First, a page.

Background: Statins are effective for patients with decreased low-density lipoprotein therapy.
Objective: The aim is to compare atorvastatin versus rosuvastatin on secondary percutaneous coronary intervention
(PCI) rate and explore risk factors in coronary heart disease (CHD) patients.
Methods: A cohort study with 283 CHD subjects was launched from 2011 to 2015. Cox proportional hazards regression
model, Receiver Operating Characteristic (ROC) and nomogram were used to compare the effect of atorvastatin
and rosuvastatin on secondary PCI rate and disease risk factors. Even why the two statins had different effects based
on gene expression profile analysis has been explored.
Results: Gene FFA (Freely fatty acid), AST (Aspartate Transaminase) and ALT (Alanine transaminase) showed the
statistical difference between the four statin groups (P<0.05). In the AA group (Continuous Atorvastatin usage),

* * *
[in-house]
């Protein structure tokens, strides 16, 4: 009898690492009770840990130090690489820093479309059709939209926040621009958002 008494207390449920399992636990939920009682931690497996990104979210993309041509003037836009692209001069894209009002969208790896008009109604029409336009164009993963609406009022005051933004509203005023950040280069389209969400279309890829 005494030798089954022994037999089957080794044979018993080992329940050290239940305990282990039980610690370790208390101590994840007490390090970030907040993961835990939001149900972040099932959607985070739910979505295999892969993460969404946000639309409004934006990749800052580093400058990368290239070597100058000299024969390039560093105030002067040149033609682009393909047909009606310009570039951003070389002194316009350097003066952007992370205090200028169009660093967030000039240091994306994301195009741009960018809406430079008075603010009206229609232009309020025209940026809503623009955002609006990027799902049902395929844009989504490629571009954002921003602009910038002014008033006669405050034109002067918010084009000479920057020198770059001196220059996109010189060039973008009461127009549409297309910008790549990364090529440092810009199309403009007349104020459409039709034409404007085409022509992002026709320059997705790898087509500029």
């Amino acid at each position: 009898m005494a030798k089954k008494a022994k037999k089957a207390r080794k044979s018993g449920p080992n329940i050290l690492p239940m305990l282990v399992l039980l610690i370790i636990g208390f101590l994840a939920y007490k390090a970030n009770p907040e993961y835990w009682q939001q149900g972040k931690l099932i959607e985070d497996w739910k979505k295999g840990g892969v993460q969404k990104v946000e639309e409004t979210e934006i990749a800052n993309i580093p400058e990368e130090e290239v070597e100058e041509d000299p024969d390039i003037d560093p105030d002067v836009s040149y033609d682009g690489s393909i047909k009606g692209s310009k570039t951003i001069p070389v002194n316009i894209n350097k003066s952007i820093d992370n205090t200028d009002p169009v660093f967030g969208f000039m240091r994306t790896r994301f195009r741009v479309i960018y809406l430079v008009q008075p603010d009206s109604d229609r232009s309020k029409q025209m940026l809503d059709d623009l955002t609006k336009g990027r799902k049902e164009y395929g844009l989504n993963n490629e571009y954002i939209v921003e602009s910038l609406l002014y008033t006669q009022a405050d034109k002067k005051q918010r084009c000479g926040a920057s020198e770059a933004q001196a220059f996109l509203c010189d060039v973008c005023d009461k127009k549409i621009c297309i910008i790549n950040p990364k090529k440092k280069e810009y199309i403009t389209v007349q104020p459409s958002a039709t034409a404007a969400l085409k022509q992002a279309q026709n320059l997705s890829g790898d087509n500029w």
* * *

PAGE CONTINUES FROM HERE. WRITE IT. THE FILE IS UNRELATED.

albumin was a risk factor (Hazard Ratio (HR):1.076, 95%CI (1.001, 1.162), p<0.05). In the AR group (Start with
Atorvastatin usage, then change to Rosuvastatin usage), ApoA was a protective factor (HR:0.004, 95%CI (0.001,
0.665), p<0.05). GLB (Galactosidase Beta) was a risk factor (HR:1.262, 95%CI (1.010, 1.576), p<0.05). In RR group
(Continuous Rosuvastatin usage), ApoE was a protective factor (HR:0.943, 95%CI (0.890, 1.000), p<0.05). ALT was
a risk factor (HR:1.030, 95%CI (1.000, 1.060), p<0.05).
Conclusion: Patients in the RA group had the lowest secondary PCI rate. ALT was a risk factor in the RR group.
Gene Gpt (Glutamic Pyruvic Transaminase) encoded for one subtype of ALT had a significantly different expression
in different statin groups.